From When Sinners Say I Do, by Dave Harvey
“Needs are not wrong; we all have them. They exist as daily reminders that we were created as dependent beings, in fundamental need of God and his provision for our lives. But maintaining a distinction between genuine needs and those needs invented by a self-indulgent culture is essential for a healthy marriage.
“Is it wrong to desire the gentle caress of a husband’s hand or the kind words from a wife’s tongue? Absolutely not. But even things that are good for a marriage can be corrupted if they are defined as needs. The problem is not that we desire—desire is completely nature; it’s that our desires become juiced with steroids. Calvin called our desires “inordinate.”
“It’s not wrong to desire appropriate things like respect or affection from our spouses. But it is very tempting to justify demands by thinking of them as needs and then to punish one another is those needs are not satisfied. A needs-based marriage does not testify to God’s glory; it is focused on personal demands competing for supremacy. Two people, preoccupied with manipulating each other to meet needs, can drive their marriage down the path of “irreconcilable differences.” This is cultural language that simply acknowledges that a marriage can no longer carry the weight of demands understood as needs.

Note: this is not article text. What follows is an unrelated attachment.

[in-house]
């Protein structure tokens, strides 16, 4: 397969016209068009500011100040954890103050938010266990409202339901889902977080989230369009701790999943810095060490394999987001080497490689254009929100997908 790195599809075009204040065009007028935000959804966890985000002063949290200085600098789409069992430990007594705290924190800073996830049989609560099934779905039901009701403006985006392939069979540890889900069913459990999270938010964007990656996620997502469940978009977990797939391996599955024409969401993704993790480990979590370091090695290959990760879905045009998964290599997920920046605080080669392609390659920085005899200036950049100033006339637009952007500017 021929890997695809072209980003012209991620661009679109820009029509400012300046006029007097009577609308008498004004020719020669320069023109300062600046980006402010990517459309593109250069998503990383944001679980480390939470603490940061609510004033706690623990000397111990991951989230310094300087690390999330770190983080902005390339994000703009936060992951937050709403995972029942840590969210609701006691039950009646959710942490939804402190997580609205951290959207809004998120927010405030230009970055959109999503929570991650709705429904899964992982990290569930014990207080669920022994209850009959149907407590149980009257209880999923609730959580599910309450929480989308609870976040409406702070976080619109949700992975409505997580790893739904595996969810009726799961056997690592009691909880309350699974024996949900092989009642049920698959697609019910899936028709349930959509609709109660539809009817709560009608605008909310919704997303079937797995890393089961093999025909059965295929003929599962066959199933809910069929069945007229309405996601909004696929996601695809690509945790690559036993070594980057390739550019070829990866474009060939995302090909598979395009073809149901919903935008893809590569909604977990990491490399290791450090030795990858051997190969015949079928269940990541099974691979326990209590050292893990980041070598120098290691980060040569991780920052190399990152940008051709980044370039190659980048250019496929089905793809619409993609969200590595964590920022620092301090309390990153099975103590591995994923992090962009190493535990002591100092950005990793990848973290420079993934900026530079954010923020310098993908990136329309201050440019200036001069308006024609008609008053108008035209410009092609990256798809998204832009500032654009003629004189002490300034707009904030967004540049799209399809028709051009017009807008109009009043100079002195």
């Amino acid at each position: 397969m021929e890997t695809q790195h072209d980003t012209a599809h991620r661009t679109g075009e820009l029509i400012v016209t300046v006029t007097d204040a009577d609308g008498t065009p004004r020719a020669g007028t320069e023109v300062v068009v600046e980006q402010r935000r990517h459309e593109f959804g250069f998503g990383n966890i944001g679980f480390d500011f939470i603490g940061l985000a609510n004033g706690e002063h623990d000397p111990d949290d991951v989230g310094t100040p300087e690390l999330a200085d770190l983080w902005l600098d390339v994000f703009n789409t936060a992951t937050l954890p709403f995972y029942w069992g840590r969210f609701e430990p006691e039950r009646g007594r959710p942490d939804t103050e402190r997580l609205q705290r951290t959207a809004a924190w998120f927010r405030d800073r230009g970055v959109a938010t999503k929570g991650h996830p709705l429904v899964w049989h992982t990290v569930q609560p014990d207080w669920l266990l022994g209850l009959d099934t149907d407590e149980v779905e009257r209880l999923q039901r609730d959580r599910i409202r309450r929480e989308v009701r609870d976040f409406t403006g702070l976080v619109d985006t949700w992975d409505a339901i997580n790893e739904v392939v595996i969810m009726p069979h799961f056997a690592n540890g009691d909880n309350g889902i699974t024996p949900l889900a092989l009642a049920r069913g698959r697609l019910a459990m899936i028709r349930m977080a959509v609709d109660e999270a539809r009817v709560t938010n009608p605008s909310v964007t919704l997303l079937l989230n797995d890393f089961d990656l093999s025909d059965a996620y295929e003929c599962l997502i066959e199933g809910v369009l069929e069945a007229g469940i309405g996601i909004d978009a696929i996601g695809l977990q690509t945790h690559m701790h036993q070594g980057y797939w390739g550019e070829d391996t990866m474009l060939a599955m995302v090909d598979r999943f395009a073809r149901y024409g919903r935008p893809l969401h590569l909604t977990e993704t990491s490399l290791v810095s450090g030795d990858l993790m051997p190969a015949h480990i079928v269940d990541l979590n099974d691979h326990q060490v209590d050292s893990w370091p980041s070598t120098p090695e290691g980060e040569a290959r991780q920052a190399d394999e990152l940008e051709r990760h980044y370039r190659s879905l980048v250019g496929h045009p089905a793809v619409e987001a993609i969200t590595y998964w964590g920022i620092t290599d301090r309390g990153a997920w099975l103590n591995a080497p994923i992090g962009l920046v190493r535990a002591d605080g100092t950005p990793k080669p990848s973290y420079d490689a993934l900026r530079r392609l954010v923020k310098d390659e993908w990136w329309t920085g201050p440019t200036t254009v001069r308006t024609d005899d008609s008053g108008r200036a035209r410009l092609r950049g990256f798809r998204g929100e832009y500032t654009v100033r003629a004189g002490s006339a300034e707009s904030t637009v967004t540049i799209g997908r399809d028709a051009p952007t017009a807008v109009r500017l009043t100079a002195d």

“Perhaps though, the saddest part of driving down the road of unmet needs is where we end up. The road of unmet needs leads to nowhere. It is a forlorn, one-lane stretch of me. All it leads to is more of me. It’s worse than a dead end—it’s a road that never ends.
“But sinners who say “I do” have a different road to travel. It is the road of astonishing, undeserved grace—a grace so remarkable that is shows us the problem and then delivers the solution. Have you ever been on a scenic drive so beautiful that it was hard to keep your head from spinning from one vista to the next? The road of undeserved grace is like that. “